Subject: I have found a CD that I think you would enjoy
|Frederic Chopin, Charles Mackerras, Orchestra of the Age of Enlightenment|
Chopin: Piano Concerto No.2 in F minor/Grand Fantasia/Grande Polonaise
Revisiting the very repertoire featured on his concerto recording debut from the seventies, Emanuel Ax makes his first foray into the world of period instruments, playing a mid-1800s Erard. While its sound is not as big ... more »
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Revisiting the very repertoire featured on his concerto recording debut from the seventies, Emanuel Ax makes his first foray into the world of period instruments, playing a mid-1800s Erard. While its sound is not as big as that of a modern concert grand, the treble and bass registers have greater timbral differentiation. Ax responds to the instrument like a kid with a new toy. The concerto's outer movements are lighter in texture and more urgent in expression than the two shorter concerted works, which sing and dance with just the right blend of pomp and brio. Abetted by his superb, responsive band, Charles Mackerras clarifies instrumental detail in a way that belies Chopin's maligned reputation as an orchestrator. --Jed Distler
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??!!But this is a GREAT album!!??
marcel195 | Victoria Australia | 02/22/2001
(5 out of 5 stars)
"I was a little hurt while reading the other reviews of this album - I've become quite attached to this recording ever since I bought it. We've spent a lot of time together, mostly in my car, but also late at night with the headphones on. Emanuel Ax plays brilliantly: his playing is extremely mature, purely musical, with a singing quality that most virtuosi forget (or never learn). He gets a (surprisingly) beautiful tone out of the 1851 Erard and handles the "flowering" of melody so smoothly and rhythmically it's as though he has simply closed his eyes and imagined the notes out of the piano - ie. Ax does more than just play the piano. In fact, you forget that a piano and a piano player are involved - rather, the music is allowed to stream through uninhibited by showy flashes of technical gymnastics. The "Grande Polonaise" is flawless, and the "Fantasia on Polish Airs" is a beautifully performed (by the Orchestra of The Age of Enlightenment) insight into early Chopin orchestral writing.The audio technical quality is superb - the orchestra is well balanced, as is the piano (in both treble and bass). *It might be helpful to note that I played the album for a friend of mine: he wasn't at all impressed with the concerto but was very impressed with Emanuel Ax. So, if you haven't heard the concerto, but love Chopin: buy this album; But if you have a copy of the concerto that you already love, maybe it'd be better just to stick with that (although, really I think this is the best...at least that I have heard). I also recommend that you listen to audio samples - then you'll know for sure."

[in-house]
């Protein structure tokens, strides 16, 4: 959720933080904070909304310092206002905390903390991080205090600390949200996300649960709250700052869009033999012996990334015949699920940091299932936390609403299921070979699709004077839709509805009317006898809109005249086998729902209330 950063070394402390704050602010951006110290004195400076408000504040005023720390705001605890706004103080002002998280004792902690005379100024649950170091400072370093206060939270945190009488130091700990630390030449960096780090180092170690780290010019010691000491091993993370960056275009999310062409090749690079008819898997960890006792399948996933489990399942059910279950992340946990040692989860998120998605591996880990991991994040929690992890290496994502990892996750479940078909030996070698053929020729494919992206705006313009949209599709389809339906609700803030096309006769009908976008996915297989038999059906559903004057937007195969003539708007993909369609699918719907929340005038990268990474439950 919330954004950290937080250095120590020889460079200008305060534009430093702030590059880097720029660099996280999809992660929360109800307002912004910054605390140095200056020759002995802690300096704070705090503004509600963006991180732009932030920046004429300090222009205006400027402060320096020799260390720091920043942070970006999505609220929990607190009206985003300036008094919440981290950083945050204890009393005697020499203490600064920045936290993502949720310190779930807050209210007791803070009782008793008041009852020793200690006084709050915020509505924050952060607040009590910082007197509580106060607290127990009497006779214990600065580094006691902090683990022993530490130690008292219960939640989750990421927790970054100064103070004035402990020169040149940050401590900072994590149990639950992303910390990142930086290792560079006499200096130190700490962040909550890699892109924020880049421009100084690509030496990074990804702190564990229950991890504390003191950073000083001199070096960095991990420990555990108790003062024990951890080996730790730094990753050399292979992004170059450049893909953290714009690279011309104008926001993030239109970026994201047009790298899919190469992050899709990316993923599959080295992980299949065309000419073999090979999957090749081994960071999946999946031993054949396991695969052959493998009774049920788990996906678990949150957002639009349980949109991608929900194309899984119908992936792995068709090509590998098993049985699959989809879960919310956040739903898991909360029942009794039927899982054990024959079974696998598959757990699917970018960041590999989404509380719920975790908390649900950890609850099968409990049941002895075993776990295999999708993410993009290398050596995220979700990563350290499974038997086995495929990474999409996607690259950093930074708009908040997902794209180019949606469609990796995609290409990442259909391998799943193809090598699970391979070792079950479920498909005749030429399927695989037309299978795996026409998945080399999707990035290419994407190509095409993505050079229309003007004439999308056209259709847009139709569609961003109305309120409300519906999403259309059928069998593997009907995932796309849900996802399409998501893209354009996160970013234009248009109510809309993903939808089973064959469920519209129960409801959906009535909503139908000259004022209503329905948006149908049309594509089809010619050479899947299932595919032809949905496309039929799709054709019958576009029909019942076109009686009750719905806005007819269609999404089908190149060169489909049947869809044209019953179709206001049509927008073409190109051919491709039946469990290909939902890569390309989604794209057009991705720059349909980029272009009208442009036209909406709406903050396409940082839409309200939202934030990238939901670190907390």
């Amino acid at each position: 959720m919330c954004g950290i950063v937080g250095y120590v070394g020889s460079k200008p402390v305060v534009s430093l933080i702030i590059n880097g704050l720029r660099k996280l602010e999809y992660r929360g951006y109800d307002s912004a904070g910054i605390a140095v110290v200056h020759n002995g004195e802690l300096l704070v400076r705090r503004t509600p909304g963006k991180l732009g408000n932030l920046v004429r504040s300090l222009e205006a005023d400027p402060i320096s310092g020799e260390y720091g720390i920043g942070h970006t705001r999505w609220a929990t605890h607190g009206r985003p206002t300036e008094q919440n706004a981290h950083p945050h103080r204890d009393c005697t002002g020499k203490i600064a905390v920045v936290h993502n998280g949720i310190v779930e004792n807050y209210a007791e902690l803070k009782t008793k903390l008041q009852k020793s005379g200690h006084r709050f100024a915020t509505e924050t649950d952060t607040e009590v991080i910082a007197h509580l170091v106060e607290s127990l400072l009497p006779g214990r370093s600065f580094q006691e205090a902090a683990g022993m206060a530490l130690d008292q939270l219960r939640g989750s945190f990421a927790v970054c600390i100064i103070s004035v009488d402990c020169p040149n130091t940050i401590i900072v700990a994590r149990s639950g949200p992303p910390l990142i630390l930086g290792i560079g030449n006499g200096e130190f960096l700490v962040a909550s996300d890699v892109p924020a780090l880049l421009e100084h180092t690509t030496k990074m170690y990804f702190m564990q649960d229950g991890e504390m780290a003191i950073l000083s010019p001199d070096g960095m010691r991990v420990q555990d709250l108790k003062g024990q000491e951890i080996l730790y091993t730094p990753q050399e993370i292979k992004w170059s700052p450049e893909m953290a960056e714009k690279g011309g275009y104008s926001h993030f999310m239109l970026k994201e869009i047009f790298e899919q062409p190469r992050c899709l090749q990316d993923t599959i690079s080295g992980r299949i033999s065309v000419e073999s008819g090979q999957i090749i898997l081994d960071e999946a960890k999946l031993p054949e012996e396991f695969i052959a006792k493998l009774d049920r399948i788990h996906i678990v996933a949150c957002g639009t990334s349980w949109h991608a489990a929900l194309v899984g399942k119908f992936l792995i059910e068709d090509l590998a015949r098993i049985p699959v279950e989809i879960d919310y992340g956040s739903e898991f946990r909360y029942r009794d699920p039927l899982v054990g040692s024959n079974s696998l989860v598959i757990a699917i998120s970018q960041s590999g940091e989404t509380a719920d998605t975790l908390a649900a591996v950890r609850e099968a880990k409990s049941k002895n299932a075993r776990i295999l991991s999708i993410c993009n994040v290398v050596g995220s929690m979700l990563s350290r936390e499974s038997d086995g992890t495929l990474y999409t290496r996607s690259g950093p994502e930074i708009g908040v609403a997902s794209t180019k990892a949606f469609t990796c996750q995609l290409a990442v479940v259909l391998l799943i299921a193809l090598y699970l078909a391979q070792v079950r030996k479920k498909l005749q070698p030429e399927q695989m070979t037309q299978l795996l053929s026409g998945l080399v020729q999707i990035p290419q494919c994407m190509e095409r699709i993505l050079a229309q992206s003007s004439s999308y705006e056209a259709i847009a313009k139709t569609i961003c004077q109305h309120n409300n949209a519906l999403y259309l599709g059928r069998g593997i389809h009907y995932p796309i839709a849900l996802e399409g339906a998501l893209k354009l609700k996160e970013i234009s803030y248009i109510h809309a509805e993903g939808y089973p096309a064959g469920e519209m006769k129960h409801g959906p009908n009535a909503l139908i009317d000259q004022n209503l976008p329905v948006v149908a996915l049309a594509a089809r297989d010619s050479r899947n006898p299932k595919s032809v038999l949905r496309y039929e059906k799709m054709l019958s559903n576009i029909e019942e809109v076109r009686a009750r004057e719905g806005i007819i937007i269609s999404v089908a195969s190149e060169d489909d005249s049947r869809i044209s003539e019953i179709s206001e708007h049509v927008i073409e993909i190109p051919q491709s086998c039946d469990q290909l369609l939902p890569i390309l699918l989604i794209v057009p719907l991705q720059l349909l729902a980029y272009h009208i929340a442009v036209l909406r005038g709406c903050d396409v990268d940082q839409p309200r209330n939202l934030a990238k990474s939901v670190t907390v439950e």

One Of The Great Recordings Of Chopin's 2nd Piano Concerto
John Kwok | New York, NY USA | 12/19/2001
(5 out of 5 stars)
"Emanuel Ax does the impossible, making an excellent transition in his playing from a contemporary piano to this vintage 1851 Erard. Unlike Argerich, Ax's playing is indeed sublime, creating an understated, yet still beautiful, interpretation of Chopin's 2nd Piano Concerto. It's as though he is letting his fingers "sing" across the Erard's keyboard, in lieu of pounding it. There is still much drama he gleams from his playing, even with his deft, subtle touch. Mackerras does such an excellent job illuminating the orchestral textures of Chopin's score that you almost forget that it's being performed by the Orchestra Of The Age Of Enlightenment on period instruments, not an ensemble with modern instruments. Ax, Mackerras and the orchestra yield excellent performances of the other scores, but their finest effort is indeed the concerto. The sound quality is excellent."
Molly the Cat | the USA | 08/13/2000
(4 out of 5 stars)
"Emanuel Ax and Sir Charles Mackerras team up on an album that is delightful in every way. Using an 1851 Erard which was restored after being, according to the liner notes, "found languishing in a school in London, shoved up against the radiators" (!!), Ax brings out the poetry and feeling of these works so well, and is backed so ably by Mackerras' forces, that you forget it's supposed to be a "period instruments" affair. Some of the music is admittedly fluff (particularly the "Grand Fantasia on Polish Airs"), but what entertaining and splendidly played fluff! This and the other volume by the same forces (containing the Chopin Concerto No. 1) which is sold separately are delightful and worthy of Chopin lovers everywhere."